Francois du Plessis
July 13, 1984, Pretoria
Right hand bat
Middle order batter
Affies Boys School, Pretoria
Classy, composed and a fine crafter of innings', Faf du Plessis emerged as one of South Africa's most consistent batsmen in the post-Jacques Kallis era. Du Plessis is strong on the front foot, has impeccable defences and enjoys spending time at the crease. A natural leader, du Plessis was put in charge of the T20 side in February 2013 and formed part of the senior core in other formats.
All that may have been lost when, in 2007, du Plessis signed a Kolpak deal with Lancashire. Unlike his high-school contemporary, AB de Villiers, du Plessis did not manage to fast-track himself into the international spotlight and looked abroad for other opportunities. Apart from learning the rigours of the county system, du Plessis made a name for his fielding.
He returned to South Africa to play domestic cricket every summer and topped the MTN40 run charts in the 2010-11 season. His Kolpak deal had expired by then and he was selected in South Africa's one-day squad for the home series against India in January 2011. A half-century on debut sealed his spot for the World Cup that followed. At that point, du Plessis was known as an aggressive ball-striker and quick run-scorer.
He was part of the South Africa Test squad that took the Test mace off England in mid-2012, but did not play a game, instead getting a T20 debut on that tour. He got his Test chance on South Africa's tour to Australia later that year and followed his first-innings 78 in the second Test in Adelaide with a stonewalling effort for the ages in the second innings. Du Plessis spent more than seven-and-a-half hours at the crease, faced 376 balls and remained unbeaten on 110 to take South Africa to an unlikely draw, which set them up for a series win in Perth.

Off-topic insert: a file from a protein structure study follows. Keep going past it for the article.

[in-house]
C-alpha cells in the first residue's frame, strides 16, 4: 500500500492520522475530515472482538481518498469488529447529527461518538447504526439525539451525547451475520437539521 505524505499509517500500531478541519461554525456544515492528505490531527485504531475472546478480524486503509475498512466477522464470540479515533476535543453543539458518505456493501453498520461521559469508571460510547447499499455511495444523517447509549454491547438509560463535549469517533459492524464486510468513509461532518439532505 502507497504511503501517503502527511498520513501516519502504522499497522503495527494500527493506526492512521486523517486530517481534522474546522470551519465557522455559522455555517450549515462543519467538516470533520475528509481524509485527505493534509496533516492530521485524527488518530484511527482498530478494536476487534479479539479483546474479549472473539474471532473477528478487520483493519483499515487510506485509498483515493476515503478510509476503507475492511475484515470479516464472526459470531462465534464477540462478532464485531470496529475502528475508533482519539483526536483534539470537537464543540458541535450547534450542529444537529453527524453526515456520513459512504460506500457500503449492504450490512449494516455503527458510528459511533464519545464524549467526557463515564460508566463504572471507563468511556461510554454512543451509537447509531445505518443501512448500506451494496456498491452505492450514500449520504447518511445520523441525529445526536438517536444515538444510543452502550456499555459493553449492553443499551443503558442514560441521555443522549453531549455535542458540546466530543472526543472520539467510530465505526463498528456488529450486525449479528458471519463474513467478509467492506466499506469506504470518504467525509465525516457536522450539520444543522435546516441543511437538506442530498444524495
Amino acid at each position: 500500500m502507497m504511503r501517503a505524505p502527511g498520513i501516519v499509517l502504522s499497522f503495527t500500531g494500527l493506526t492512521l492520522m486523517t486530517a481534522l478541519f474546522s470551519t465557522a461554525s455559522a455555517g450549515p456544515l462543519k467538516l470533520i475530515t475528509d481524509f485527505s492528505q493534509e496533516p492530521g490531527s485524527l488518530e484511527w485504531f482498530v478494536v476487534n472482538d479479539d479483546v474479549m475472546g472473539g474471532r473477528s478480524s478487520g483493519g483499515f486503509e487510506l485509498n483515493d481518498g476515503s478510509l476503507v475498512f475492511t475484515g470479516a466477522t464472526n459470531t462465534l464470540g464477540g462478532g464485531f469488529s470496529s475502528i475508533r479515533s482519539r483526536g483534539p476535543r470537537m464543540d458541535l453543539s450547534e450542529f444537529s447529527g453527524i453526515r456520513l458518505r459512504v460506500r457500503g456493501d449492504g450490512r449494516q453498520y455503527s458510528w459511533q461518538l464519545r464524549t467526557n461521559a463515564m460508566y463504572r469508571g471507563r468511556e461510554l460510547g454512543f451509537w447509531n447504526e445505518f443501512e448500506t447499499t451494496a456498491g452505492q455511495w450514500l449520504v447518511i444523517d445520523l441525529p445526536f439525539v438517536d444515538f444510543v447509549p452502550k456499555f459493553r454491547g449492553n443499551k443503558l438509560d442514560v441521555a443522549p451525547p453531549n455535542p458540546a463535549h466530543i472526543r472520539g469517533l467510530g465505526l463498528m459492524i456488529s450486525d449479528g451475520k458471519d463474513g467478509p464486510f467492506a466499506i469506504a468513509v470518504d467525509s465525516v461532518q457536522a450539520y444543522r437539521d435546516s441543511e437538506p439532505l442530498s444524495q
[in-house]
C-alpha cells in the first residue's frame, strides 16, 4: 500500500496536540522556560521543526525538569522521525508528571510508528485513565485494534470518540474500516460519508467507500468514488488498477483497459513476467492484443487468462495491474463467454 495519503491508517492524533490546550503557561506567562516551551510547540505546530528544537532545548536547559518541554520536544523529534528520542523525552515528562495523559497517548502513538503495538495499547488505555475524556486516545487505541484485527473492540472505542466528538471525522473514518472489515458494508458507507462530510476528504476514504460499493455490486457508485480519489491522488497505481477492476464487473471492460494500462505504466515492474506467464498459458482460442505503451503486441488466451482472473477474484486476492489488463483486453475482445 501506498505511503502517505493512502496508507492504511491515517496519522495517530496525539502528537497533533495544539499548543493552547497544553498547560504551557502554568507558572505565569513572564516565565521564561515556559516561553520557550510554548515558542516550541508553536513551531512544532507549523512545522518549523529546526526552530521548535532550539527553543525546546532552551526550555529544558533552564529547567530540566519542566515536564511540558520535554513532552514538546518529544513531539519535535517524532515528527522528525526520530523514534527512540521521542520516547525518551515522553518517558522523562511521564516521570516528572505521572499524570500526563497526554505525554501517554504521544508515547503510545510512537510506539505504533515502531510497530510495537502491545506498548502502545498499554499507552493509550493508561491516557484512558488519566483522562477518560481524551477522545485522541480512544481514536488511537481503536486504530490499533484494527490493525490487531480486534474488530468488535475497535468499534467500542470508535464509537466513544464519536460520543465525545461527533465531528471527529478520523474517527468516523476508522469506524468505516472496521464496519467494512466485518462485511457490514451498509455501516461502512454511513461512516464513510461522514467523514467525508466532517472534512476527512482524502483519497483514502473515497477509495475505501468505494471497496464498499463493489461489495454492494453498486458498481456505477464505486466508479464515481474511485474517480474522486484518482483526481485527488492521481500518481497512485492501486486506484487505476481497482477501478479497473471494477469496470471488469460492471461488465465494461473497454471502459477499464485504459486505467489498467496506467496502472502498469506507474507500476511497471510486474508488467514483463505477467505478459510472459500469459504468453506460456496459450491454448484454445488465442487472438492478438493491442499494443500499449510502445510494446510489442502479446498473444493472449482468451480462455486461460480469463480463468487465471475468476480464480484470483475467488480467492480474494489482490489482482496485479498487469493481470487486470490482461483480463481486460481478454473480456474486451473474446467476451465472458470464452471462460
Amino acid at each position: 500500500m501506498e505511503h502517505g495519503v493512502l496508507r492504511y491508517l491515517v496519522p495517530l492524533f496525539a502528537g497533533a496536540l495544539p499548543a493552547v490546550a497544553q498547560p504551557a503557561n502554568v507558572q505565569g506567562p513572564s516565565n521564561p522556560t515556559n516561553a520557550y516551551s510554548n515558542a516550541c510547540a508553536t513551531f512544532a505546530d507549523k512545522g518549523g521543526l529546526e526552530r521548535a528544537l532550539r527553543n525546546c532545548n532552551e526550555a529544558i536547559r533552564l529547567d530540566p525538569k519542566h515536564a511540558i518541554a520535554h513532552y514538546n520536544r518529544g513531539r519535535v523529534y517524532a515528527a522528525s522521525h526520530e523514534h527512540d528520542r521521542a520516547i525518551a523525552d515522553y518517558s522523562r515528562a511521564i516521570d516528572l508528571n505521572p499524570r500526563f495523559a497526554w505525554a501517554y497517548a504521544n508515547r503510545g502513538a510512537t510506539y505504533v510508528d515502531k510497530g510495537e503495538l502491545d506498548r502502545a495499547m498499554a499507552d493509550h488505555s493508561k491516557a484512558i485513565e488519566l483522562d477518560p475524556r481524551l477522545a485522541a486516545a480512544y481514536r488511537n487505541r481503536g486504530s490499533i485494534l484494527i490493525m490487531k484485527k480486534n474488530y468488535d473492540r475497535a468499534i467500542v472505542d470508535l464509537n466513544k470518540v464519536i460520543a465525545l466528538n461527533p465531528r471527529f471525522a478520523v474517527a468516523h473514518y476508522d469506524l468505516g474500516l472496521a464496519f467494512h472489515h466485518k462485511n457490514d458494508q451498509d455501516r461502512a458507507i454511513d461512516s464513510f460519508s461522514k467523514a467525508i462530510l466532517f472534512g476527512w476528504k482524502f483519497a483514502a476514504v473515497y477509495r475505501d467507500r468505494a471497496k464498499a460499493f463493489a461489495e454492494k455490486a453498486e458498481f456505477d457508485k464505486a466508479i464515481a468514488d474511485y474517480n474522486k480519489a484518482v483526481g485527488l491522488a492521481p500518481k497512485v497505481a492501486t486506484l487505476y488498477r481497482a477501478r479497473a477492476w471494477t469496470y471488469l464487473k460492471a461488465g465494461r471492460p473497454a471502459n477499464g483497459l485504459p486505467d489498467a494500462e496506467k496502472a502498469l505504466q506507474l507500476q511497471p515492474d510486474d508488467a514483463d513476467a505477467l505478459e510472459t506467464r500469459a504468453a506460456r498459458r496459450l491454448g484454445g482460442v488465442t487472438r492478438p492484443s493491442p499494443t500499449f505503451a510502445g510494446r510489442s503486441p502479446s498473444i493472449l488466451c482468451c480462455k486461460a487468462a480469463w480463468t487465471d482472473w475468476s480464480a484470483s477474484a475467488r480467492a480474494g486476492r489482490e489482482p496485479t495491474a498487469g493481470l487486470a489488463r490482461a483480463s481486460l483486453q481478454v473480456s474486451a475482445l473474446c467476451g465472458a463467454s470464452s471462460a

His curve continued upwards when in December that year, du Plessis was given the T20 captaincy in a series against New Zealand, despite only having played four T20Is prior to that. He was then given the role permanently the following February. Du Plessis had established himself as a complete batsmen, who had the ability to shift gears and anchor an innings, and played a similar knock against India in December 2013. His 134 in the second innings of the Johannesburg Test took South Africa within eight runs of completing the highest successful Test chase, 458, and in the end secured a draw. When Kallis retired after the next match, du Plessis was an automatic choice for promotion to No.3.
It took du Plessis a little longer to repeat those feats in limited-overs. In his 51st ODI, he finally scored his first century in the format, against Australia in a triangular series in Harare in August 2014, but then the floodgates opened. Two more hundreds came in that series, which South Africa won.
Du Plessis took good form into the 2015 World Cup, after becoming the second South African to score a T20I century after Richard Levi, in February that year. He was among those left devastated by South Africa's semi-final loss.
While du Plessis continued to rack up runs in ODIs, he was criticised for occasionally scoring too slowly. He started to struggle in the longest format and after managing just one fifty in 12 innings in the 2015-16 season, he was dropped for the final Test against England in January 2016.
Du Plessis led South Africa in two World T20 campaigns, in 2014 and 2016, and despite them returning empty-handed from both, he confirmed his desire to keep the captaincy.
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